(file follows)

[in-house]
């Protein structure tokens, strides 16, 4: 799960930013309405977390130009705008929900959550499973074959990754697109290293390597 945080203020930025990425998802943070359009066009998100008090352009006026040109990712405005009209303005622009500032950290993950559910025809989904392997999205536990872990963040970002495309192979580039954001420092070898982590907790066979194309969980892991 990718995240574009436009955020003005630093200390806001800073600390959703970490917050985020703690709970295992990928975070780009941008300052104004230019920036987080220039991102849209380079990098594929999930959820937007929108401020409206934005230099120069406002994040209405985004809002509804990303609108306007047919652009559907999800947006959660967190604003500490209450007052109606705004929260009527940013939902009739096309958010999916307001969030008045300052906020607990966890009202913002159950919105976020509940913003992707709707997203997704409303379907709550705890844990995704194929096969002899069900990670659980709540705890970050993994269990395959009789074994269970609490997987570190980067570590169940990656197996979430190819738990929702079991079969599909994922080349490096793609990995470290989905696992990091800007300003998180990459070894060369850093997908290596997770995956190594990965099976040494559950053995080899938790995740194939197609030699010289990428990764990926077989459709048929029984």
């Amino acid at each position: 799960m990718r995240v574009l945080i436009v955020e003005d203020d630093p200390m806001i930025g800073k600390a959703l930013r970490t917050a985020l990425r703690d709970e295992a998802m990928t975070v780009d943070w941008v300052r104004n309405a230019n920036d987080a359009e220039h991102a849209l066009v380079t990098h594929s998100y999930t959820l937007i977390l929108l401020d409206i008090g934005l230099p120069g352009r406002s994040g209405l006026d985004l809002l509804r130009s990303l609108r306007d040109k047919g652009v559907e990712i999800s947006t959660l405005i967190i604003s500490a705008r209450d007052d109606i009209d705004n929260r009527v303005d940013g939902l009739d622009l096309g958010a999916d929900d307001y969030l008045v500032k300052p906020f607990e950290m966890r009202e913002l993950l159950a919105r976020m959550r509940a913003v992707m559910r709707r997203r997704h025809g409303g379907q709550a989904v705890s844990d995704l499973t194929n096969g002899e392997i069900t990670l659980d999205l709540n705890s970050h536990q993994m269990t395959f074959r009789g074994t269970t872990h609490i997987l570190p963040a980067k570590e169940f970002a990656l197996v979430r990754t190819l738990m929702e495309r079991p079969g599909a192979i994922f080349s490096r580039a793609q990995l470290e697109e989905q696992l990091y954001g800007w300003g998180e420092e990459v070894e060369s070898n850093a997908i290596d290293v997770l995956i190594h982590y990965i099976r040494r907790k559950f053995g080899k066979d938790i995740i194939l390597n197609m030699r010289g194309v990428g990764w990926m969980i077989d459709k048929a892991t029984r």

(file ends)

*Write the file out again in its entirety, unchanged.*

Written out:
[in-house]
């Protein structure tokens, strides 16, 4: 799960930013309405977390130009705008929900959550499973074959990754697109290293390597 945080203020930025990425998802943070359009066009998100008090352009006026040109990712405005009209303005622009500032950290993950559910025809989904392997999205536990872990963040970002495309192979580039954001420092070898982590907790066979194309969980892991 990718995240574009436009955020003005630093200390806001800073600390959703970490917050985020703690709970295992990928975070780009941008300052104004230019920036987080220039991102849209380079990098594929999930959820937007929108401020409206934005230099120069406002994040209405985004809002509804990303609108306007047919652009559907999800947006959660967190604003500490209450007052109606705004929260009527940013939902009739096309958010999916307001969030008045300052906020607990966890009202913002159950919105976020509940913003992707709707997203997704409303379907709550705890844990995704194929096969002899069900990670659980709540705890970050993994269990395959009789074994269970609490997987570190980067570590169940990656197996979430190819738990929702079991079969599909994922080349490096793609990995470290989905696992990091800007300003998180990459070894060369850093997908290596997770995956190594990965099976040494559950053995080899938790995740194939197609030699010289990428990764990926077989459709048929029984």
């Amino acid at each position: 799960m990718r995240v574009l945080i436009v955020e003005d203020d630093p200390m806001i930025g800073k600390a959703l930013r970490t917050a985020l990425r703690d709970e295992a998802m990928t975070v780009d943070w941008v300052r104004n309405a230019n920036d987080a359009e220039h991102a849209l066009v380079t990098h594929s998100y999930t959820l937007i977390l929108l401020d409206i008090g934005l230099p120069g352009r406002s994040g209405l006026d985004l809002l509804r130009s990303l609108r306007d040109k047919g652009v559907e990712i999800s947006t959660l405005i967190i604003s500490a705008r209450d007052d109606i009209d705004n929260r009527v303005d940013g939902l009739d622009l096309g958010a999916d929900d307001y969030l008045v500032k300052p906020f607990e950290m966890r009202e913002l993950l159950a919105r976020m959550r509940a913003v992707m559910r709707r997203r997704h025809g409303g379907q709550a989904v705890s844990d995704l499973t194929n096969g002899e392997i069900t990670l659980d999205l709540n705890s970050h536990q993994m269990t395959f074959r009789g074994t269970t872990h609490i997987l570190p963040a980067k570590e169940f970002a990656l197996v979430r990754t190819l738990m929702e495309r079991p079969g599909a192979i994922f080349s490096r580039a793609q990995l470290e697109e989905q696992l990091y954001g800007w300003g998180e420092e990459v070894e060369s070898n850093a997908i290596d290293v997770l995956i190594h982590y990965i099976r040494r907790k559950f053995g080899k066979d938790i995740i194939l390597n197609m030699r010289g194309v990428g990764w990926m969980i077989d459709k048929a892991t029984r």